I answer a question this week that I am asked often: whether debt settlement is a wise move.
Credit card debt is by far the No. 1 topic people write to me about, so I think it is worth answering this one often.
Q: Will it ruin your life if you have a credit card, debt-relief company help in reducing your debt? You see, I have had multiple knee surgeries over the past 5 years and we used our cards to survive while I was off work. We are drowning. Please, I would love some advice on what to do. -- K, Minnesota
A: Going this route won't ruin your life but it probably will ruin your credit. I'm pretty sure you are talking about debt-settlement companies that advertise they can settle your debts for a fraction of what you actually owe.
When you negotiate with your creditors to pay a lower amount than you owe, there is an immediate and marked impact on your credit rating. The creditors "charge off" the amounts they forgive, which means they report those amounts to the credit bureaus as an unpaid debt, a loss.
That will be a black mark on your credit report for seven long years. So if you have a decent credit score now, debt settlement is a risky move. On the other hand, if your score has already taken a beating, debt settlement is one option.
But you don't necessarily have to hire help to do it. Many consumers succeed in settling their debts themselves rather than contracting with a company to do it for them.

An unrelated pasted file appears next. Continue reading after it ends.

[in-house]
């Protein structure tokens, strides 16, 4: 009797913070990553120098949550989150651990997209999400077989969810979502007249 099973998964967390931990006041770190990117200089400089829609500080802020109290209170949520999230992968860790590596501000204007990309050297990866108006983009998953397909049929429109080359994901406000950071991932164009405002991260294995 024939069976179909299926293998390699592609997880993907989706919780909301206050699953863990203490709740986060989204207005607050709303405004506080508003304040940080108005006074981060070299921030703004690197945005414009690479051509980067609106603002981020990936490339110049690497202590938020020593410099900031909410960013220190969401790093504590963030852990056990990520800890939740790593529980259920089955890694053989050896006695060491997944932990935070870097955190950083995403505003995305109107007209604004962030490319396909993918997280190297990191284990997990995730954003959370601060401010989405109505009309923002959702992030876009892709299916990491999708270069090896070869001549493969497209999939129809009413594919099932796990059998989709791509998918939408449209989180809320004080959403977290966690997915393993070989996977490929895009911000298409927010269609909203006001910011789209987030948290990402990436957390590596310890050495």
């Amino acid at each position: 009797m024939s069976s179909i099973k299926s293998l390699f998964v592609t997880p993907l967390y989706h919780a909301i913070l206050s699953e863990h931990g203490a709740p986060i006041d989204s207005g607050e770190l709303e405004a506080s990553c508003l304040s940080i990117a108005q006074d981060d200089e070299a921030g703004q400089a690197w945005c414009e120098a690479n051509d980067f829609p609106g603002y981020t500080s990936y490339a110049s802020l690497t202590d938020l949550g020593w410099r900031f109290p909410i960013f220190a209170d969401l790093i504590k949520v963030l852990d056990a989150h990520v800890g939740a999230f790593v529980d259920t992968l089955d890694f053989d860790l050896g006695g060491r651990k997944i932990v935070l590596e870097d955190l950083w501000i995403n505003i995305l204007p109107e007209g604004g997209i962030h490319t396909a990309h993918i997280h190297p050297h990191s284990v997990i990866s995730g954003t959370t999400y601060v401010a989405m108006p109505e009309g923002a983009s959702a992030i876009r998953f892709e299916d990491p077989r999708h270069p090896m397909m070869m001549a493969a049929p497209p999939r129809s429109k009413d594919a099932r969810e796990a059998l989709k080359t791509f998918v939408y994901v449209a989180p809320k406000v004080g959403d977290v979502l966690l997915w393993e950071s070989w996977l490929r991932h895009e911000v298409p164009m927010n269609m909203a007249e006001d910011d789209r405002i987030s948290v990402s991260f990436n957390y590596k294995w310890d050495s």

Here's why that is worth considering. Companies that help people negotiate debt settlements often charge high fees. In other words, money that could be going toward your debts is going to them instead.
Fortunately, one industry problem has been addressed: namely, companies charging those high fees up front and then failing to really help their clients. The Federal Trade Commission approved new rules last year that banish up-front fees.
The hope is that the bad actors in the industry go out of business, leaving debt settlement companies that really care about their clients and actually know how to settle debts for them.
There is one alternative that is not as dramatic, but is more time tested: credit counseling by a reputable nonprofit credit counselor. They don't reduce your balances owed, but they often can get your creditors to agree to a lower interest rate and smaller monthly payments.
Here are two ways to find them: the National Foundation for Credit Counseling is the parent organization for Consumer Credit Counseling Service, the granddaddy in the field. Call (800) 388-2227 or click HERE to find the CCCS closest to you. The other reputable resource is the Association of Independent Consumer Credit Counseling Agencies, reachable at (866) 703-8787 or online HERE.
In the end, paying off debt is a lot like losing weight. There are no miracle cures. Just as you need to exercise more and eat less, you need to pay off more and spend less to build a healthy financial future.